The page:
On Mock Trials and Mockingbirds

Halfway through my first ever term of teaching English, I decided to do something totally radical and organise a mock trial week for my year 9 English classes. The topic we were studying in English was persuasive techniques in speeches. So I thought, what better way to allow students to demonstrate persuasive techniques, than putting them in teams to argue for the guilt or innocence of a hypothetical student in a criminal trial?

Using the vague residues of legal knowledge that I remembered from my shambolic years in law school, I put together a case where a young girl shoplifted a pair of swimmers from Kmart. The punishment? For some bizarre reason, 2 years imprisonment – yes, there is a reason why I am a teacher and not a criminal lawyer.

For that week I let the students loose on the law, supporting them to be as creative as possible in making their arguments on behalf of their client. I encouraged them to look up historical evidence that supported their case, and even to ‘create’ evidence to back up their argument. Finally, the students ran the trial in front of a ‘jury’ of their peers, with the jury tasked with determining the defendant’s guilt or innocence as well as determining the length of the sentence handed down to the defendant.

This mock trial taught me many things, the most concerning being that many students believe it is totally plausible for hallucinogenic drugs to be snuck into someone’s sandwich without them knowing. On a more serious note however, I was surprised by the way in which this mock trial served to facilitate an incredibly nuanced discussion about law, crime and justice. It became apparent to me that young people have a very strong sense of social justice and an understanding of what is right and wrong. Many of the students at my school unfortunately have in some way or another had contact with the criminal justice system. From this experience, they demonstrated highly developed understanding of the workings of justice (as well as the absence thereof).

Many issues that were raised in the mock trial included the legality of strip searching minors; racial prejudice and the police force; the value of community service as a form of restorative practice after committing a crime; and how important it is to keep young people out of jail – namely because of the criminal mindset it may entrench in them, and the exposure to damaging criminal behaviours it may facilitate. Many students took a philosophical approach to the case – as the lawyers, they questioned the validity of the laws themselves; and as the jury, they had to balance their ethical beliefs against the constraints of the law in order to determine the sentence that they handed down.

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I was humbled by the maturity with which my students approached these issues, and I realised that what this mock trial had provided was much more than a vehicle for them to practice their persuasive speeches, but rather a safe space where they could negotiate, explore and articulate their emerging beliefs and understandings about the nature of right and wrong.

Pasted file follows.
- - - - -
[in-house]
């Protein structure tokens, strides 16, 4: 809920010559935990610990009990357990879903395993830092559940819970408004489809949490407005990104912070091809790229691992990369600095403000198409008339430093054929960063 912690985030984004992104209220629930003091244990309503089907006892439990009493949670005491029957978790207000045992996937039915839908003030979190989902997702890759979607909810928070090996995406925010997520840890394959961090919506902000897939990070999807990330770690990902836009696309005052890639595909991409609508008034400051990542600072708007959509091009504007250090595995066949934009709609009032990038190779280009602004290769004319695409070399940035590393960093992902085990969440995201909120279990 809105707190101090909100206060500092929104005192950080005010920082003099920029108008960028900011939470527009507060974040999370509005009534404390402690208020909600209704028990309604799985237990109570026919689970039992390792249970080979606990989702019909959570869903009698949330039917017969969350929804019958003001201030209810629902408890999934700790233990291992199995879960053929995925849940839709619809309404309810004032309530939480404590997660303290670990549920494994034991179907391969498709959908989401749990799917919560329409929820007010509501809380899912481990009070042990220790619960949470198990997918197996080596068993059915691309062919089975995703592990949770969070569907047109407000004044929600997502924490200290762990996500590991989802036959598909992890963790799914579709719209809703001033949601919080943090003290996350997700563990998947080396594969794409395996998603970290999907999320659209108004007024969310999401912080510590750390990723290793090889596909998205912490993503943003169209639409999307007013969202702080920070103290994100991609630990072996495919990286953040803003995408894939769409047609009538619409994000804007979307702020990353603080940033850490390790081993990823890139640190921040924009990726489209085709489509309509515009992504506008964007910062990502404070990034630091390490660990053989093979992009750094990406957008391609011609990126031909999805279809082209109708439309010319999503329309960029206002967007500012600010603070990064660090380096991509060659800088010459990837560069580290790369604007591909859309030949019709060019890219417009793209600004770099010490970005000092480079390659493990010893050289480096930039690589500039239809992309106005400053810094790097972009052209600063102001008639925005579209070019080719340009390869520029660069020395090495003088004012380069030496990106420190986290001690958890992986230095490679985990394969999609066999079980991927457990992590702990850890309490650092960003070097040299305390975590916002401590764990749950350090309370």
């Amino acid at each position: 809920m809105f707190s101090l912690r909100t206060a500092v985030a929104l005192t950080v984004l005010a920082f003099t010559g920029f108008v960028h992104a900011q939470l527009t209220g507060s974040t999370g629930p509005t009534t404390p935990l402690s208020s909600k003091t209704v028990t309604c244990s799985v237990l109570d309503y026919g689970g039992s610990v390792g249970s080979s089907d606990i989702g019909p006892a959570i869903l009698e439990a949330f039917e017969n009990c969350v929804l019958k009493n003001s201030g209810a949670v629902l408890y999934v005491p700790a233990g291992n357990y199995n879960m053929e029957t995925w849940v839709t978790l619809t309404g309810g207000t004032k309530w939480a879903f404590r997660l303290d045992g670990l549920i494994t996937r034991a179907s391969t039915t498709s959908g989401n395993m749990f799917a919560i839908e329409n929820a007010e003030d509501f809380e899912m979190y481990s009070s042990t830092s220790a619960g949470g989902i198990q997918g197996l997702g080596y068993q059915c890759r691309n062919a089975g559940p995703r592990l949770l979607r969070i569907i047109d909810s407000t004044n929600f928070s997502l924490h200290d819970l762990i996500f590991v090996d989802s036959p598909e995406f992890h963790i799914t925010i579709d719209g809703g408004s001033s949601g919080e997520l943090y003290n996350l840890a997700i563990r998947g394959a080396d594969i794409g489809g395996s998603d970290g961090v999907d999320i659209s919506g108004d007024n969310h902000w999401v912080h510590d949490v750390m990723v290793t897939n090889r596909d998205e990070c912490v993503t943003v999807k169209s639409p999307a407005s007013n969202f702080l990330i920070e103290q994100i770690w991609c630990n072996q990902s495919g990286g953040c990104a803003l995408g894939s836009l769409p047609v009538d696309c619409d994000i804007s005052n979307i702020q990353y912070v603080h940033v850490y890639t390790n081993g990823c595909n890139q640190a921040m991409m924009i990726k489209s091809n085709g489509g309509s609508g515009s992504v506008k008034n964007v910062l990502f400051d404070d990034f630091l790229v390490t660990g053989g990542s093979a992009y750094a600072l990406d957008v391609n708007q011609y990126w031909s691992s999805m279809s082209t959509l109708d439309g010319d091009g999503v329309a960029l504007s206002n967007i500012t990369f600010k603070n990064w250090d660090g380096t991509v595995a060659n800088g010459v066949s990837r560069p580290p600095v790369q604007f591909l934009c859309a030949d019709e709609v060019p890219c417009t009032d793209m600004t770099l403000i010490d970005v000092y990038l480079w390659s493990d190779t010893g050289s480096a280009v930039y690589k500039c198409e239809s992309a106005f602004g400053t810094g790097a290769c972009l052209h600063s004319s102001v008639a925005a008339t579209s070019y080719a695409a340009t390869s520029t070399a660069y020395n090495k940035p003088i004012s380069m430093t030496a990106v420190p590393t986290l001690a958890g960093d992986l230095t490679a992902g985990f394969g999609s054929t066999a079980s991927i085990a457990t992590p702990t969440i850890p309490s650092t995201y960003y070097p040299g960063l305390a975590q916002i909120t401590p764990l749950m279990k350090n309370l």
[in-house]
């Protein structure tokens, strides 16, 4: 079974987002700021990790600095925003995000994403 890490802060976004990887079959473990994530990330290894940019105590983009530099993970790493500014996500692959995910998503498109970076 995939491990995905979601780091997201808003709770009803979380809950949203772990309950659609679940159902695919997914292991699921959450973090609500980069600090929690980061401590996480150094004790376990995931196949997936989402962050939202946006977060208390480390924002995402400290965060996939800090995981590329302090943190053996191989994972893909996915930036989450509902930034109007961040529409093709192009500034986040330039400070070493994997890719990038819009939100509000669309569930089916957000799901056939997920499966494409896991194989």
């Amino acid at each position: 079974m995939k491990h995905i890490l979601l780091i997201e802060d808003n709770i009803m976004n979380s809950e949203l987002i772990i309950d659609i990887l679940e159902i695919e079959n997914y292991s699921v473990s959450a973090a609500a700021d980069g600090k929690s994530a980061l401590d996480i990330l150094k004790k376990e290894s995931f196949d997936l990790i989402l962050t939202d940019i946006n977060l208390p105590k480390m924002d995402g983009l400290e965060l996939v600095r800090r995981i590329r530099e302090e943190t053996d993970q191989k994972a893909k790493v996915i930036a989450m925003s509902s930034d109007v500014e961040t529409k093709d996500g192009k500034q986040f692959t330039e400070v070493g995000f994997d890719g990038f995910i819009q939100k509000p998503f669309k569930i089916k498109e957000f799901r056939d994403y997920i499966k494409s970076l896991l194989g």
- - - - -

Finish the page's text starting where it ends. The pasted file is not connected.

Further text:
My students had such a positive experience with the mock trials that they asked for more opportunities to be involved in such activities. So together, with some of the other year 9 teachers, I started an informal debating club at my school. This debating club genuinely brings me so much joy – there is a real kick that you get as a teacher, I think, seeing young people passionately debate social issues that are relevant to the world around them.

This term I am diving back into the world of mock trials again, this time running a week-long criminal trial based on the themes in our class novel, To Kill a Mockingbird. Although as I’m writing this I am only halfway through the trial week, I am once again enthralled and filled with pride with the intellectual rigour and creativity my students are putting into assembling their arguments; the kindness and empathy they are bringing to their analyses of those involved in the case; as well as their constant questioning and curiosity about the validity of laws and why the dispensation of justice is so heavily influenced by time and place.

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In an education, law and policy environment that has been rocked to the core by the revelations from Don Dale and Nauru, I think it is important for us, as teachers, to not shy away from allowing students to negotiate their perspectives on these issues in our classrooms.

The world isn’t going anywhere and although we may be afraid to jump into these serious topics with our students, I believe allowing them opportunity to have safe, constructive discussions about these events and how they feel about them is simply a part of our job. For my students to have developed core ethical beliefs and a sense of moral integrity I would consider just as much of a success as increasing their literacy levels by a year.

If there is anything my experience with both mock trials and debates has definitely reaffirmed to me is that sometimes the best learning experiences aren’t those that come out of a textbook or can be captured in a particular pedagogy. As the quote from the classic teacher movie goes, ‘No matter what people tell you, words and ideas can change the world’.

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